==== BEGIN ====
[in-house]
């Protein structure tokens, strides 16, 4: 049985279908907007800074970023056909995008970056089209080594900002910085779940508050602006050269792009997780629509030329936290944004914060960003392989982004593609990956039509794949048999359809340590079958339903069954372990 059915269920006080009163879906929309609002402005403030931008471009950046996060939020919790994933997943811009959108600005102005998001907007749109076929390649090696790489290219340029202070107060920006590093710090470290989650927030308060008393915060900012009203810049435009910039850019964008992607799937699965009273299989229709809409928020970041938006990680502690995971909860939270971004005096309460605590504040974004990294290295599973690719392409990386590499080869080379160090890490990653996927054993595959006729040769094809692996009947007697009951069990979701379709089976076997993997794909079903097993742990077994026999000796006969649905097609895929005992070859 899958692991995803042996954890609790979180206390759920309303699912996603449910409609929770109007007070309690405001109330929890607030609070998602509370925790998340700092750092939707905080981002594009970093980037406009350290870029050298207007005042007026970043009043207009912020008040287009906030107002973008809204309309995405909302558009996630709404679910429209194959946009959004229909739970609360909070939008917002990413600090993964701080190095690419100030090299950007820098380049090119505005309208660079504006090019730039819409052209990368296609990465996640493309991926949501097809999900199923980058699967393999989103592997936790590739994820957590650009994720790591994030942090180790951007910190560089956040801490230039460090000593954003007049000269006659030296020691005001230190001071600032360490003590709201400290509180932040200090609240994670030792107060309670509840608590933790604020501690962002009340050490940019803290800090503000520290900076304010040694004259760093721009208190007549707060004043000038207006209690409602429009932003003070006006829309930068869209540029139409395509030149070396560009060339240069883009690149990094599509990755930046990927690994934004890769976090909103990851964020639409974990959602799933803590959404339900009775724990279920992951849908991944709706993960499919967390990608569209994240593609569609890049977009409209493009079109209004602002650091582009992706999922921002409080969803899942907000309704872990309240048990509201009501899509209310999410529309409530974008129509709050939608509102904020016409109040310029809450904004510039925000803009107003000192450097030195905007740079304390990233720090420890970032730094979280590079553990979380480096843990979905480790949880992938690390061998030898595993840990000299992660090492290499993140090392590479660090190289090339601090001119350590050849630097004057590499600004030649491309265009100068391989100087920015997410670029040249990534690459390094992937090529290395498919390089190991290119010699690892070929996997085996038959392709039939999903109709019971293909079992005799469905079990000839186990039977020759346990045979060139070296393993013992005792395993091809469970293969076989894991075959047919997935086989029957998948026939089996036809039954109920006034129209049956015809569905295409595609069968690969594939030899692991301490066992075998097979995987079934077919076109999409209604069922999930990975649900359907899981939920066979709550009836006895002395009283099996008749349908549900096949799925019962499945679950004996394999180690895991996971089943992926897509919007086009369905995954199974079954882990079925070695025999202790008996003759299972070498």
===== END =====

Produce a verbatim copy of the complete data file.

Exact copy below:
[in-house]
């Protein structure tokens, strides 16, 4: 049985279908907007800074970023056909995008970056089209080594900002910085779940508050602006050269792009997780629509030329936290944004914060960003392989982004593609990956039509794949048999359809340590079958339903069954372990 059915269920006080009163879906929309609002402005403030931008471009950046996060939020919790994933997943811009959108600005102005998001907007749109076929390649090696790489290219340029202070107060920006590093710090470290989650927030308060008393915060900012009203810049435009910039850019964008992607799937699965009273299989229709809409928020970041938006990680502690995971909860939270971004005096309460605590504040974004990294290295599973690719392409990386590499080869080379160090890490990653996927054993595959006729040769094809692996009947007697009951069990979701379709089976076997993997794909079903097993742990077994026999000796006969649905097609895929005992070859 899958692991995803042996954890609790979180206390759920309303699912996603449910409609929770109007007070309690405001109330929890607030609070998602509370925790998340700092750092939707905080981002594009970093980037406009350290870029050298207007005042007026970043009043207009912020008040287009906030107002973008809204309309995405909302558009996630709404679910429209194959946009959004229909739970609360909070939008917002990413600090993964701080190095690419100030090299950007820098380049090119505005309208660079504006090019730039819409052209990368296609990465996640493309991926949501097809999900199923980058699967393999989103592997936790590739994820957590650009994720790591994030942090180790951007910190560089956040801490230039460090000593954003007049000269006659030296020691005001230190001071600032360490003590709201400290509180932040200090609240994670030792107060309670509840608590933790604020501690962002009340050490940019803290800090503000520290900076304010040694004259760093721009208190007549707060004043000038207006209690409602429009932003003070006006829309930068869209540029139409395509030149070396560009060339240069883009690149990094599509990755930046990927690994934004890769976090909103990851964020639409974990959602799933803590959404339900009775724990279920992951849908991944709706993960499919967390990608569209994240593609569609890049977009409209493009079109209004602002650091582009992706999922921002409080969803899942907000309704872990309240048990509201009501899509209310999410529309409530974008129509709050939608509102904020016409109040310029809450904004510039925000803009107003000192450097030195905007740079304390990233720090420890970032730094979280590079553990979380480096843990979905480790949880992938690390061998030898595993840990000299992660090492290499993140090392590479660090190289090339601090001119350590050849630097004057590499600004030649491309265009100068391989100087920015997410670029040249990534690459390094992937090529290395498919390089190991290119010699690892070929996997085996038959392709039939999903109709019971293909079992005799469905079990000839186990039977020759346990045979060139070296393993013992005792395993091809469970293969076989894991075959047919997935086989029957998948026939089996036809039954109920006034129209049956015809569905295409595609069968690969594939030899692991301490066992075998097979995987079934077919076109999409209604069922999930990975649900359907899981939920066979709550009836006895002395009283099996008749349908549900096949799925019962499945679950004996394999180690895991996971089943992926897509919007086009369905995954199974079954882990079925070695025999202790008996003759299972070498």